- Wisconsin Gov. Tony Evers filed a lawsuit against Republican state lawmakers this week that accused them of impeding government functions, including by unlawfully withholding pay raises for Universities of Wisconsin system employees.
- The complaint, filed in Wisconsin’s Supreme Court on Tuesday, argues that several recent lawmakers’ actions attempt to bypass the normal legislative process to change state laws.
- Evers, a Democrat, pointed to the Republican-controlled Joint Committee on Employment Relations, which voted earlier this month to exclude Universities of Wisconsin employees from already-approved pay raises for all state workers. The lawsuit aims to take away the committee’s ability to veto the pay adjustments, arguing that the power violates the state’s separation of powers.
The lawsuit represents an escalation in the battle over the state’s DEI spending. Republican Wisconsin state Rep. Robin Vos, who co-chairs the employment relations committee, has said he would block the raises unless the system cut DEI jobs.
In a Tuesday announcement, Evers accused the state’s employment relations committee of “holding hostage statutory pay raises” for the system’s roughly 43,000 employees by “demanding that UW first make policy concessions to the Legislature not found or required in any law.”
In July, Evers signed Wisconsin’s two-year budget, which included 4% raises for state employees in the first year and 2% raises in the second. However, the Universities of Wisconsin system cannot implement the raises without approval from the state’s employment relations committee.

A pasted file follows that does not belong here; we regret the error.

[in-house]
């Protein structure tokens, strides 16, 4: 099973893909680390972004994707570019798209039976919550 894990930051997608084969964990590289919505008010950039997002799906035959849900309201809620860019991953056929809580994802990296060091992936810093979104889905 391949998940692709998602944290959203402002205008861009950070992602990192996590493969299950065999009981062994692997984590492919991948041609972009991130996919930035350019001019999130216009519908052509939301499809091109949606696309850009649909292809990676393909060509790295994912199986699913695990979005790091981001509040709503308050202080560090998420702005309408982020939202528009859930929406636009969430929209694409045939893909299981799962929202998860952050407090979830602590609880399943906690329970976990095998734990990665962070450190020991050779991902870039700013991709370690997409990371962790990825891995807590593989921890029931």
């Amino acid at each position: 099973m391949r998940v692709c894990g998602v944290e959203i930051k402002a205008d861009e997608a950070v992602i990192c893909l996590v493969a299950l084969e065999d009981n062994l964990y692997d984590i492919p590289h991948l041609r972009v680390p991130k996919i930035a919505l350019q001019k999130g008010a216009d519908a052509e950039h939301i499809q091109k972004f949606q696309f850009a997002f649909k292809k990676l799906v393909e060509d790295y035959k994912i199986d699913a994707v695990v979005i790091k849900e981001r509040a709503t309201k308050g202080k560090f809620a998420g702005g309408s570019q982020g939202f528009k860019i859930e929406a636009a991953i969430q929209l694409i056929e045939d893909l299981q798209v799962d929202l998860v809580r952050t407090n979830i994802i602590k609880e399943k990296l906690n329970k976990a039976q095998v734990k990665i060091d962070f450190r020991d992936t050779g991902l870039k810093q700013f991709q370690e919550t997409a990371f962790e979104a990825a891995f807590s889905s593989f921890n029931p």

That committee’s leaders blocked the raises during a meeting earlier this month. During it, Vos, who is also Assembly speaker, proposed only allowing the raises to go forward if the system handed the Legislature the power to approve new university positions.
Republican lawmakers had attempted to cut these positions in Wisconsin’s budget, but Evers vetoed the proposal. However, the package did cut $32 million from the Universities of Wisconsin budget — the amount Republicans expected the system would spend on DEI initiatives over the next two years.
The complaint asks the court to declare the committee’s veto provision unconstitutional.
“Once the Legislature passed the biennial budget bill, the baton passed to the executive branch to administer the pay adjustments therein,” the lawsuit argues. “But this legislative veto permits [the employment relations committee] to delay, approve, or reject UW’s pay adjustments for any reason.”
Vos did not immediately respond to a request for comment Wednesday. A representative for state Sen. Chris Kapenga, the other committee co-chair, said he was unavailable to comment.
The lawsuit also names legislators on two other committees that Evers accused of unlawfully obstructing government functions.
Wisconsin Senate Majority Leader Devin LeMahieu called the lawsuit “frivolous” in a Tuesday statement.
“The Governor is working to diminish the voice of Wisconsinites by limiting the authority of the legislature and unduly strengthening his own administration,” LeMahieu said.